THE nation's apex maritime regulatory body, the Nigerian Maritime Administration and Safety Agency (NIMASA) and the Nigeria Naval authority may soon sign a Memorandum of Understanding (MoU) that would lead to the commercialisation of the Naval dockyard in Lagos.
The pact, when perfected, would throw open the dockyard for use by both maritime operators in the private and public sector without the usual hindrances which hitherto has made it to lie fallow.
"An authoritative source said in Lagos at the weekend that the move was in response to the challenge from the oil and gas sector, which is already looking up to the maritime sector for dry docking services for off-shore storage facilities and the numerous gas carriers in the sector.
Last week, the two organisations took the initial step towards the emergence of the MoU that would keep the Naval dockyard busy and for the sector to provide the necessary service likely to be in high demand in the next few years.
The Navy and NIMASA had already set up a joint committee to work out modalities that would make the usage of the Naval dockyard by all, a reality. The committee was inaugurated recently by the Director General of the Nigerian Maritime Administration and Safety Agency, Barrister Temisan Omatseye.
To Omatseye, the move was a practical step towards addressing the challenge of critical maritime infrastructure needed for the realisation of the nation's potentials in the maritime sector.
The new initiative, he said, would give the private and public sectors the opportunity of partnership for the provision of commercial services as it is in Ghana and India.
He therefore restated NIMASA's commitment to the upgrading, expansion and modernisation of the Naval dockyard facilities and to provide competitive service to the shipping community on commercial basis.
Besides, he commended the Nigerian Navy for accepting to partner NIMASA and the private sector in the development of shipping in Nigeria, adding that the new development was a practical demonstration of the commitment of the Naval high command to the development of the maritime sector through purposeful collaboration.
"We are convinced that if we succeed in this project, the impact and outcome will have far reaching implications on Nigerian maritime fortune, especially in the realisation of the policy objectives of the cabotage.
The Navy Chief Planning Officer, Rear Admiral Syvester Umorsen, who was also in Lagos few days ago for the inauguration of the Joint Navy and NIMASA Committee on the dockyard said the Navy accepted a collaborative relationship over the dockyard in the interest of commercial shipping in Nigeria.
He said since the dockyard was established at decades ago, no major infrastructural development has taken place, adding that the under-utilised dockyard was bigger that the facilities at Snake Island.
According to him, the planned upgrading and commercialisation in collaboration with NIMASA and private sector has since been approved by the Ministry of Defence.
While describing the partnership as a move in the right direction, the Naval Chief Planning Officer said the Navy would be willing to allow its dockyard in Port Harcourt to be exposed to the same model, especially if the planned model for the Lagos dockyard was successful.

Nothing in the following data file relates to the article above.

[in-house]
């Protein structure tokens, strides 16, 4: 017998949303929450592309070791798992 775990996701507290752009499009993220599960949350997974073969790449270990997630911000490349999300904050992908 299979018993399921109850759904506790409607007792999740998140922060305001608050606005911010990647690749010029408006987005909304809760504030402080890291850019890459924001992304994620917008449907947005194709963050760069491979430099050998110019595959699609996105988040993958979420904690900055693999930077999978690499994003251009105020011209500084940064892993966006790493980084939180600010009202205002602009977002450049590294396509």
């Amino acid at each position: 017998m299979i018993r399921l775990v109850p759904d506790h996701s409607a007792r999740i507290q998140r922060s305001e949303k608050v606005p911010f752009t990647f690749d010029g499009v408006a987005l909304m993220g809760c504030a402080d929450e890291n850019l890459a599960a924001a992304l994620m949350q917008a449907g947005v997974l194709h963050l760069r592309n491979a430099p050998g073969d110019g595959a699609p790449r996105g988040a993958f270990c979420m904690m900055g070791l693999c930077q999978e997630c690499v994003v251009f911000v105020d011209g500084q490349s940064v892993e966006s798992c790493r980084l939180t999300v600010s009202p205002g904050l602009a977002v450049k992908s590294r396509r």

The government had in 2007 planned to use the Naval dockyard and other accredited dockyards in the country for its ships repair and maintenance scheme under which government was to bear 70 per cent cost of repair while ship owners were to produce only 30 per cent cost of dry-docking of their vessels at the accredited shipyards.
Then, the government said it would set aside parts of the cabotage vessels financing fund for the scheme meant to promote indigenous shipping capacity in the country.
Authoritative sources said then that government would like to use the Naval dockyard for the ship repair and maintenance programme.
To ensure a successful execution of the scheme, government then announced that only shipping companies duly accredited by Indigenous Ship Owners Association of Nigeria (ISAN) and Nigerian Shipping Companies Association (NSA) would benefit from the scheme. Besides accreditation, the government said the shipping companies would need to have proven track record of consistency in their operation as well as proof of engagement of Nigerian cadets on board their vessels.
The planned collaboration between NIMASA, the Navy and the private sector toward the realisation of the commercialisation of the Naval dockyard in Lagos has been described as a step in the right direction coming on the heels of the need to develop dockyards of international standards to meet the future demand for dry docking services.
Only few days ago, the Nigerian National Petroleum Corporation (NNPC) Challenged the maritime sector for a standard ship yard to meet the impending growing demand for dry docking services from the oil and gas sector.
A General Executive Director with the corporation, Mr. Phillip Chukwu said at the launching of MV Osayame in Port Harcourt recently that the Nigeria Liquefied Natural Gas vessels, the Bonny Liquefied Natural Gas and the FPSO would soon turn to the nation's maritime sector for the dry-docking of their off-shore facilities.
"We have said repeatedly that the NLNG has a growing fleet of dozens of tankers and are being joined by NLNG, which is proposing to operate more than 12 tankers. Add to these is the fact that in a few years, our FPSOs will start plannng for dry-docking and it will become evident that we have a major challenge that must be addressed urgently because we cannot afford to sail these FPSOs back to Korea or Brazil for dry-docking. Neither can we expect to develop our own full potential if we allow our LNG tankers to be perpetually built and maintained overseas," he said.